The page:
Download Metarepresentation: A Relevance-Theory Approach by Eun-Ju Noh PDF

By Eun-Ju Noh

Eun-Ju Noh's booklet presents an in depth examine linguistic metarepresentation exhibiting how ideals, utterances, and propositions are represented and the way they're inferred. the writer explains how metarepresentation works in a variety of different types of makes use of: quotations, negation, echo questions, and conditionals when it comes to fact stipulations and pragmatic enrichment. plentiful examples are supplied from the English language. The Read more...

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Extra resources for Metarepresentation: A Relevance-Theory Approach

Example text

As a result, no ANALYSES OF QUOTATION 27 paraphrase of the form in (53) is available for (54), and it is not obvious how he would deal with these examples. A further objection to the demonstrative theory hinges on Davidson’s claim that quote marks are demonstrative. 2 that quotations are possible without the presence of overt quote marks. In the demonstrative theory, the role of pointing, which is essential on Davidson’s account, is performed by the quote marks, and without them, it is not clear what does the role of pointing.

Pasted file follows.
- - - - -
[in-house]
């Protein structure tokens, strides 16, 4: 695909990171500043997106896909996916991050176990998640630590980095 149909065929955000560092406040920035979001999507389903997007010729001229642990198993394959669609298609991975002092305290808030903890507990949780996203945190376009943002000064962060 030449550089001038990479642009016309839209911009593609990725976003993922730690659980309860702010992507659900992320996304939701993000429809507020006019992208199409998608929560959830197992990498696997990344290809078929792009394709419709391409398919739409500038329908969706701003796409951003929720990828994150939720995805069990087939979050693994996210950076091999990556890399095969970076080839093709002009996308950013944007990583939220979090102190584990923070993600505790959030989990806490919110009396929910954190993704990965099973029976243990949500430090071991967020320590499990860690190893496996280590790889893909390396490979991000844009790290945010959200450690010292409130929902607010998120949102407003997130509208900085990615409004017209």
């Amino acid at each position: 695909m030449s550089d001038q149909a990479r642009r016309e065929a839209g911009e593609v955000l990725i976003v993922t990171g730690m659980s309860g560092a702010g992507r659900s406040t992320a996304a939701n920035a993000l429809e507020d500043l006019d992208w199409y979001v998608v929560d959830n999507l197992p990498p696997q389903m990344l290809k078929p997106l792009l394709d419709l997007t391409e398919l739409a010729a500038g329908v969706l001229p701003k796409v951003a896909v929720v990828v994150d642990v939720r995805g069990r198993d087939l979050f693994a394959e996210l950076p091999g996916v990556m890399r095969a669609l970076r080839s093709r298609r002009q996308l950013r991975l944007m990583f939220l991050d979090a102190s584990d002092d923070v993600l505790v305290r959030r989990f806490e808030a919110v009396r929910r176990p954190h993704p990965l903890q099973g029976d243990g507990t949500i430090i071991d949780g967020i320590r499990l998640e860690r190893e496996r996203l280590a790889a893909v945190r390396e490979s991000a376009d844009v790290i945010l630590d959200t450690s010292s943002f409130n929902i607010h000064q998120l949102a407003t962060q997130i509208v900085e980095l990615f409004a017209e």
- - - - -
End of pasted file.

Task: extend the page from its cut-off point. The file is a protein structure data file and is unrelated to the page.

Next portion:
B. He asked me where I came from. (61) a. ” b. He told me to leave at once. c. He told me I was to leave at once. In (60), the indirect speech in (b) has a different word order from that of the direct quotation in (a): it has the word order of declarative, although the wh- 30 METAREPRESENTATION word is fronted as is typical for an interrogative. ” In a similar vein, in (61), the indirect speech in (b) and (c) has a different form from the direct speech in (a). As Jespersen points out, in free indirect speech, only tense and person are shifted, so the sentence forms of questions and exclamations remain unchanged.

Peter: She had an exam on Wednesday. In (71), Peter may be understood as reporting Jane’s claim that she had an exam on Wednesday. On Davidson’s account, the hearer would have to infer that the utterance “She had an exam on Wednesday” was being presented as a case of samesaying with Jane’s original utterance. What this suggests is that the ‘samesaying’ part of Davidson’s analysis is the crucial one, and that the overt presence of a demonstrative, or even a verb of saying, is optional: samesaying can apparently exist and be recognised even in their absence.

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